Security tips for seniors
Many seniors list “fear of crime” as one of their biggest concerns, even though statistics show that they are the least likely group to become victims of most types of crime.
However, when crime does happen, the consequences are often more severe for our older population. Many seniors live on a fixed income, so the loss of money or property is difficult to replace. As people get older, their bodies take longer to recover from injury, so an attack on a senior can have a more serious outcome than on someone younger.
There are steps that you can take to help prevent becoming a victim of crime.
It can be difficult for most of us to imagine that anyone could abuse some of our most vulnerable citizens, but elder abuse is a growing problem in Canada.
While there are different types of mistreatment that seniors can experience, the Government of Canada defines elder abuse as:
“Any action by someone in a relationship of trust
that results in harm or distress to an older person.”
Elder abuse can be:
Financial– This abuse can include someone being forced to change their will, or having their property sold or given away without their consent, or with forced consent. It can also involve keeping money, such as a pension check, that belong to a senior. No one has the right to do these things to you, even if you have given someone power of attorney — they must act in your best interests not theirs.
Physical Abuse– Examples of physical abuse include assault and being restrained for long periods of time, either by someone locking you inside, tying you down, or over-medicating you so you cannot get out of bed.
Psychological or Emotional Abuse– No one should be subjected to insults, threats, intimidation, or yelling. However, this form of abuse can also include not allowing certain rights and privileges, like seeing your friends and family, or invading your privacy by interfering with your mail, phone calls, or money matters. Also included is the denial of a safe environment, food and personal care, hygiene, medical and legal services, or preventing opportunities for worship.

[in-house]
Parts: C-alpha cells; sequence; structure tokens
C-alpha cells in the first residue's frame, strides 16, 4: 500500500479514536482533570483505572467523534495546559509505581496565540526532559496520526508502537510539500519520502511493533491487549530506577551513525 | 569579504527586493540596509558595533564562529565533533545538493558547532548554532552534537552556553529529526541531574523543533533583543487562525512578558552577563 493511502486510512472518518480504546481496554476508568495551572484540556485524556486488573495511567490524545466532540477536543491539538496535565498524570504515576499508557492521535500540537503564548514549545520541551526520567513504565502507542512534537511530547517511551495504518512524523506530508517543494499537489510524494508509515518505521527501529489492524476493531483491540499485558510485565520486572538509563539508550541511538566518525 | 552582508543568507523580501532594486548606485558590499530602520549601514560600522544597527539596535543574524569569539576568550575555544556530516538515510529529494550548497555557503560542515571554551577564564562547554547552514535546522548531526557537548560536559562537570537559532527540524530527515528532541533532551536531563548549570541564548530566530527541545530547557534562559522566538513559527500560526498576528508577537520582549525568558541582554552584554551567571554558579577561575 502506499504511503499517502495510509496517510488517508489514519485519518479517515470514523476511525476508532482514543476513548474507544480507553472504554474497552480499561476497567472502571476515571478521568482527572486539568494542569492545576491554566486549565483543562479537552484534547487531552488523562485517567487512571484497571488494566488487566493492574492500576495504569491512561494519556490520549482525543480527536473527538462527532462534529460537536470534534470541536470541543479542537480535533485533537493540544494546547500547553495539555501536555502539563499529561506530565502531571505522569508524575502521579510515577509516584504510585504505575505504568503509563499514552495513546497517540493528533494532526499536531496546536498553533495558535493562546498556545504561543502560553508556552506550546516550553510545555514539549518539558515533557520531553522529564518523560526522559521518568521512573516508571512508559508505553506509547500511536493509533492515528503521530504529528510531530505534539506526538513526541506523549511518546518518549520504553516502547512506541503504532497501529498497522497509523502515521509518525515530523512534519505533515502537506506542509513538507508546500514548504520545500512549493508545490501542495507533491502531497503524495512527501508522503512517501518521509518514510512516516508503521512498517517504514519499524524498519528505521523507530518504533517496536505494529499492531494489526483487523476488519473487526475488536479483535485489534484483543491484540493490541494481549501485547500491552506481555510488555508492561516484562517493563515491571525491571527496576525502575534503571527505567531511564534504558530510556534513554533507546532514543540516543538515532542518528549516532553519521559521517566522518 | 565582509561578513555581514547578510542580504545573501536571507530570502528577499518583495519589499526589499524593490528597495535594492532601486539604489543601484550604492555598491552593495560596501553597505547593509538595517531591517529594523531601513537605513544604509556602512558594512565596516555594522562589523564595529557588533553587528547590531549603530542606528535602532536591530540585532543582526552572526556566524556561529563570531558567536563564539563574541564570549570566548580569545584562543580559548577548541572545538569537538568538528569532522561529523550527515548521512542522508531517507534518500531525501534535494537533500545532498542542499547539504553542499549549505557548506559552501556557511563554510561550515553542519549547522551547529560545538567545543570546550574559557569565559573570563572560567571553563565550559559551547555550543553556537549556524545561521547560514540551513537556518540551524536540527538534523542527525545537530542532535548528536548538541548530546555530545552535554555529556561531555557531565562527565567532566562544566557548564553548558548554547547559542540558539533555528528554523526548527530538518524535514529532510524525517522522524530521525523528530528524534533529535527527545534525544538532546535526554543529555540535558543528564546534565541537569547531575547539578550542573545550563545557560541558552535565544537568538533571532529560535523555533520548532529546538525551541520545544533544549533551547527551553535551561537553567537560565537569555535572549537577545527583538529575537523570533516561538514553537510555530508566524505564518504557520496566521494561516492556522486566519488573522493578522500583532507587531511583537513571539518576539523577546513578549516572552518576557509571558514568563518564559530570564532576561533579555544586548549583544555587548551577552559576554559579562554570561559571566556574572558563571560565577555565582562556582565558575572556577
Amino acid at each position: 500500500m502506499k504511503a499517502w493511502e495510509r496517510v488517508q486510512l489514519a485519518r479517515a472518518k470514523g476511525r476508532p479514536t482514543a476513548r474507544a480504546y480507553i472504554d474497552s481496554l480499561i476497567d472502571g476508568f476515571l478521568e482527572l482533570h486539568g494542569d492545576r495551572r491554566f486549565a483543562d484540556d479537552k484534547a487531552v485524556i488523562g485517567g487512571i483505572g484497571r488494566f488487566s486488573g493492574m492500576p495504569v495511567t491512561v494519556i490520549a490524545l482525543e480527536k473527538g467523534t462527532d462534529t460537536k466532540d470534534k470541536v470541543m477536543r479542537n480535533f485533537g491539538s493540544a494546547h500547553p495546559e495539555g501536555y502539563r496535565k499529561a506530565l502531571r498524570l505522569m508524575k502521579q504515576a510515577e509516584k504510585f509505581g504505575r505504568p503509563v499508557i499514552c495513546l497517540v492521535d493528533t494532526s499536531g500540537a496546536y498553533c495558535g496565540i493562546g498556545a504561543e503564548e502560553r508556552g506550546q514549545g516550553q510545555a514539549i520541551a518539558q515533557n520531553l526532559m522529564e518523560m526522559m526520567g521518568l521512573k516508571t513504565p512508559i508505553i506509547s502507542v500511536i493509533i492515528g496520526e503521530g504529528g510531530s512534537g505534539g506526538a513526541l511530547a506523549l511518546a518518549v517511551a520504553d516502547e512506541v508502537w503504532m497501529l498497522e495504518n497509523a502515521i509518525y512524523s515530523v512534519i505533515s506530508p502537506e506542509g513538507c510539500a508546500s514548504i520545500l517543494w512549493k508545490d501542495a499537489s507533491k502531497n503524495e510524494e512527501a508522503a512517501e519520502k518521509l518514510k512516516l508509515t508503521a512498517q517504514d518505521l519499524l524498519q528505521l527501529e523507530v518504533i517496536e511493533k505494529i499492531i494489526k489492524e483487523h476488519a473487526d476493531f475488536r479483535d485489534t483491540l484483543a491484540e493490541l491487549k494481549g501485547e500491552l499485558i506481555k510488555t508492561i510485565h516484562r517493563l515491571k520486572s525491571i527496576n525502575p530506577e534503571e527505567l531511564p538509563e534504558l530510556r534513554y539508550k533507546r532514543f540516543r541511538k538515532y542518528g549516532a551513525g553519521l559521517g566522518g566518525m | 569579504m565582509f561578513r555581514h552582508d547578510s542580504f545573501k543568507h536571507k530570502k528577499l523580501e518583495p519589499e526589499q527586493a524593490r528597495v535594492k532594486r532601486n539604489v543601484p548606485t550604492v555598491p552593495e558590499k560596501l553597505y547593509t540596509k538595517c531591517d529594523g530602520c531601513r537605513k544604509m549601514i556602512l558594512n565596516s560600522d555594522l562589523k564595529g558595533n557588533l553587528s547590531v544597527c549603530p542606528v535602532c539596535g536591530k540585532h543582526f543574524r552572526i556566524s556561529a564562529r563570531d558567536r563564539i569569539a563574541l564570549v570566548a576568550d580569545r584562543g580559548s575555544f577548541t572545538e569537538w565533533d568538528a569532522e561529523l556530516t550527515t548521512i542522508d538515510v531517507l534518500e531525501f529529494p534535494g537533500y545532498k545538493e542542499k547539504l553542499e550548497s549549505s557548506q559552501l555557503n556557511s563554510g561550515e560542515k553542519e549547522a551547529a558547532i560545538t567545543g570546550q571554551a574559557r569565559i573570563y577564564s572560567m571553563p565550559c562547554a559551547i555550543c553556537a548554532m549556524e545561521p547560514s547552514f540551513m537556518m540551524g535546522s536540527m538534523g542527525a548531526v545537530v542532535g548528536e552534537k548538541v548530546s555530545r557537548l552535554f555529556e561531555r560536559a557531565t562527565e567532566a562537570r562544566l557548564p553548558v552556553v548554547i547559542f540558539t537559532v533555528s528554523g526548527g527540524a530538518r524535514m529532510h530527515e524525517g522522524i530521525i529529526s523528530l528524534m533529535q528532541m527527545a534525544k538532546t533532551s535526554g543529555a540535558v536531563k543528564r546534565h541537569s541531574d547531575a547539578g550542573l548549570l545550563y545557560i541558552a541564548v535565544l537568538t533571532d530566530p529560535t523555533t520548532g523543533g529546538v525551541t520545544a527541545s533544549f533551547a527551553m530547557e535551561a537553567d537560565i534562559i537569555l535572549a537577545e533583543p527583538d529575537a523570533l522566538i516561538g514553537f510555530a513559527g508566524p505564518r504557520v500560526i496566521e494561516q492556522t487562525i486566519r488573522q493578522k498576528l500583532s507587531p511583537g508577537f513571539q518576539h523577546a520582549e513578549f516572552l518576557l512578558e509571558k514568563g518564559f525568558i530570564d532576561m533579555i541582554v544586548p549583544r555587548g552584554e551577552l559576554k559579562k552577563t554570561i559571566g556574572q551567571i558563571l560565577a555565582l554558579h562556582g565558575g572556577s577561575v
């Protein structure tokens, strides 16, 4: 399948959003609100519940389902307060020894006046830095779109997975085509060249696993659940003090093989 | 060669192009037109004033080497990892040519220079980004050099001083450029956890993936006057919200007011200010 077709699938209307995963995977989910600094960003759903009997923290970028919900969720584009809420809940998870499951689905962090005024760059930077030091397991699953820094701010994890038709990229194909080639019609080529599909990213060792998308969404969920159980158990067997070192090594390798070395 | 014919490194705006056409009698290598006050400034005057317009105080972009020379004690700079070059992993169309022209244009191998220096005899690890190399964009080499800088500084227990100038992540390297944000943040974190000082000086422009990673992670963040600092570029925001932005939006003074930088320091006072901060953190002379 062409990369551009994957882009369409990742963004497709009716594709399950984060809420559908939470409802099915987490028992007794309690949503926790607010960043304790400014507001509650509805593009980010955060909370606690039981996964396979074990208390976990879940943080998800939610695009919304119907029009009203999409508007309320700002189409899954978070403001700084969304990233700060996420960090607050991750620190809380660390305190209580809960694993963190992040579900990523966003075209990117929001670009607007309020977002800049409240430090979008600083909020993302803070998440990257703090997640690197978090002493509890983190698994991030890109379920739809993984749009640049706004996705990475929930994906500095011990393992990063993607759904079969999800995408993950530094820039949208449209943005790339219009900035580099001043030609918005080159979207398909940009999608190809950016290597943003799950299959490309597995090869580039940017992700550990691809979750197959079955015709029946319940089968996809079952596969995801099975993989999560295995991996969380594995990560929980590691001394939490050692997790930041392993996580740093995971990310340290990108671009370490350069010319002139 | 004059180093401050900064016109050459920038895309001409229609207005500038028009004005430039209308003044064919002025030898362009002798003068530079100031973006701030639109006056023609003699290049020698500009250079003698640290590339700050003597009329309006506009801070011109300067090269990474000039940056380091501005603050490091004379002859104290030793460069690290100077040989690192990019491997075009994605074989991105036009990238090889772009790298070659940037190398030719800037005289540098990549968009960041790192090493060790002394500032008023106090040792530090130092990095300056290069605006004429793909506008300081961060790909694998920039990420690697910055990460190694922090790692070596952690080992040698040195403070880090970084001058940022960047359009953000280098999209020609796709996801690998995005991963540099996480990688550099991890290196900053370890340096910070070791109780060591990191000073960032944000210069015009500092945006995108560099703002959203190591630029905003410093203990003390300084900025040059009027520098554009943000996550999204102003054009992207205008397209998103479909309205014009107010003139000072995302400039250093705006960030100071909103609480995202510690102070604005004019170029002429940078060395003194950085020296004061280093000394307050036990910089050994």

If you, or any senior that you know of, are the victim of any type of abuse, please call our non-emergency line at 604-717-3321. If your immediate safety is threatened, please call 9-1-1.
Common warning signs
One warning sign does not necessarily mean abuse, but here are some possible signs that there could be a problem:
- the onset of unexplained physical injuries, like bruising, sprains or broken bones
- a change in financial status
- abandoning / leaving a dependent elder alone for long periods of time
- a sudden change in the elders appearance
- bedsores, unattended medical needs, poor hygiene, and unusual weight loss are indicators of possible neglect
- belittling, threats, and other uses of power and control by spouses or those who should be in a position of trust are signs of verbal or emotional abuse
- frequent arguments between the caregiver and elderly person
Quick tips for other to help prevent elder abuse
- become knowledgeable about the signs of elder abuse and neglect
- call or visit an elderly loved one and ask how they are
- help an elder obtain appropriate community resources
- provide the caregiver with a break
- contact your local public trustee to learn how you can support their work assisting at-risk elders
- ask your community leaders to speak about elder abuse
- volunteer at a nursing home or visit a homebound senior in your neighborhood
Personal safety tips
- always be aware of your surroundings
- know where you are at all times
- walk with a friend or family member
- carry limited valuables and money on your person
- carry yourself with confidence
- protect your personal space